DU upperclassmen say apartment kitchens should negate meal plans

NEW ORLEANS (February 21, 2022) – Dillard upperclassmen living on campus in the Gentilly Gardens apartments with fully equipped kitchens are frustrated about required meal plans despite the administration’s position that it’s for students’ own good.

Students point to schools like Louisiana State University, which exempts students in campus apartments from meal plan requirements. In reply, Michelle Matthew, auxiliary services manager at Dillard, said the meal plan is mandatory “to ensure that students have access to healthy, hearty meals while living on campus.”

“Statistics show that one in three college students face food insecurities,” she said, citing a New York Times article last year about a survey at Temple University. She said Dillard wants to prevent such situations for its on-campus students.

Olivia Johnson, a theater junior from Pensacola, Florida, said she hardly has time to get to Kearney. Instead, she said she prepares meals in her own kitchen.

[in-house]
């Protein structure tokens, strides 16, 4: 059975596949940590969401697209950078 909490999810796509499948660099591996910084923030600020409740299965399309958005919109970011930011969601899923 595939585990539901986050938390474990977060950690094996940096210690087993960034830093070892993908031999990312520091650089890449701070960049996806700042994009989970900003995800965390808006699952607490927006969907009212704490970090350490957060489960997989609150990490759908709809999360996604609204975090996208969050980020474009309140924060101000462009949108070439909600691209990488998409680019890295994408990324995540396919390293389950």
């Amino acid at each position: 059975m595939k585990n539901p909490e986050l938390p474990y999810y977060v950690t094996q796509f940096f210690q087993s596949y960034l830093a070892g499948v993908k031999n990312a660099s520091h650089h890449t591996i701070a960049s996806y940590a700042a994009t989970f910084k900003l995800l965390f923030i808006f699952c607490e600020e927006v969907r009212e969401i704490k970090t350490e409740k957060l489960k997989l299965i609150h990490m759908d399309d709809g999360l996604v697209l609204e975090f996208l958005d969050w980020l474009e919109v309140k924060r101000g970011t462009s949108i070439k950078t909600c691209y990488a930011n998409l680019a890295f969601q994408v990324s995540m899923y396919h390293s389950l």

“With rehearsal, my internship and class times, I barely make it to Kearny as much as I want, and I know students with jobs and that are involved in other activities may feel the same way,” she said.

“I just wish there was a way to make meal plans optional or a way to come up with more affordable solutions because paying for a meal plan that you hardly use isn’t ideal.”

English major Juanita Lipsey of Milwaukee, Wisconsin, had to move from the Gardens to SUNO housing after Hurricane Ida, which she said was lucky for her because her meal-plan cost dropped. 

Matthew explained that DU students residing at SUNO have a choice of two plans, both of which cost less: the SUNO7 plan at $1,300 or the SUNO9 plan at $1,415. The main campus meal plans start at $2,155.

Lipsey, who said she helps to make payments on her tuition, said, “I think making them [meal plans] optional would take pressure off those that need it because if I didn’t get moved to SUNO, it would be harder to make those payments.”

In contrast, LSU exempts second-year students and transfer students with 30 credit hours or more from its meal-plan requirement. This applies to the school’s East and West Campus apartments and the Nicholson Gateway Apartments, according to its website.

(Aretha McKinney contributed to this report.)